I got two rather bemusing emails today. The first was the party’s official line on what our reaction to the Science and Technology Select Committee’s report on homeopathy is. The second one was to inform me that, five hours later, it has been rescinded. I can see why.
The line (and this is not a secret – PPCs were expected to parrot this word for word to the public) was as follows:
As you may be aware, a recent report by the House of Commons Science and Technology Committee recommended that the NHS stops paying for the provision of homeopathy. This is a decision which I fundamentally disagree with.
The NHS in England currently spends around £10 million every year on homeopathy, we believe that this should continue.
The Liberal Democrats support a review by NICE into the clinical effectiveness of all Complementary and Alternative (CAMs) therapies. It is important to note that there is extensive evidence on the value to patients of CAMs and extensive support amongst patients for their continued use on the NHS.
While the Science and Technology Committee were right to recognise there are some conditions for which CAMs are wholly inappropriate, the measured introduction of treatment with CAMs therapies at primary care level has the potential to reduce expensive secondary referrals and/or long term expensive drug therapy in a range of conditions. The value of CAMs treatments as secondary treatments also needs to be recognised.
The use of CAMs on the NHS must be subject to the same checks and balances as other NHS services, which is why we support the statutory regulation of CAMs practitioners by the Health Professionals Council. This is a vital step to ensure that standards are maintained and patients are protected from misleading claims by practitioners.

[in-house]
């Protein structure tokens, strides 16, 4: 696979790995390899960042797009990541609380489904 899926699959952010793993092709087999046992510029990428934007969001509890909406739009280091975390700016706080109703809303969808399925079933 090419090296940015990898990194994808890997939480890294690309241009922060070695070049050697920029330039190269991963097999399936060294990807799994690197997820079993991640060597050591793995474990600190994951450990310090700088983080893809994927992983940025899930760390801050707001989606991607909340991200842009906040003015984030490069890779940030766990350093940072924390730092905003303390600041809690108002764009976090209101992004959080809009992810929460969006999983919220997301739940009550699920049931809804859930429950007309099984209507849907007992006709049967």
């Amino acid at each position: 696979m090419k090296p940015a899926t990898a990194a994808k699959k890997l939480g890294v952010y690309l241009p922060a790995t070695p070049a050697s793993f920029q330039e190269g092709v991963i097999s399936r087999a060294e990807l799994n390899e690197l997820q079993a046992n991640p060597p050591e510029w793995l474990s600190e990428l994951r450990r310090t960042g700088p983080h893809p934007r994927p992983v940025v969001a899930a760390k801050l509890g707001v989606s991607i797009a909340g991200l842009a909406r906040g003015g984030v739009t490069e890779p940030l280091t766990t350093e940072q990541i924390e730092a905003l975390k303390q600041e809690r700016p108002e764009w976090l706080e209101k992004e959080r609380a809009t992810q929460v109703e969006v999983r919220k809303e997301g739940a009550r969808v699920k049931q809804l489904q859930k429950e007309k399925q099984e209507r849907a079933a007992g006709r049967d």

What I find really odd about this response is that the select committee were calling for “CAMs” to be subject to the same checks and balances as established medicine, and did support NICE investigating this – thus far NICE themselves have resisted this. The report notes “we cannot understand why the lack of an evidence base for homeopathy might prevent NICE evaluating it but not prevent the NHS spending money on it”.
Norman Lamb needs to make his mind up. He can’t call for established medicine and its alternative to be treated in the same way, and then protest when it is. If the evidence of the efficacy of “CAMs” (and note how this muddies the water by not talking about homeopathy in isolation – presumably he feels the point becomes stronger the more you dilute the argument) is so “extensive”, then where is it and why were Phil Willis et al unable to uncover it?
It all seems a bit rum. Hopefully they’ll have sorted out the party line by the end of the weekend. But what I really don’t understand is why it was, if Norman Lamb feels so strongly about this, he didn’t put out a press release earlier in the week and argue his case? He’d certainly have got a lot of media attention.
UPDATE: Norman Lamb has finally reissued his position on homeopathy, which can be read here.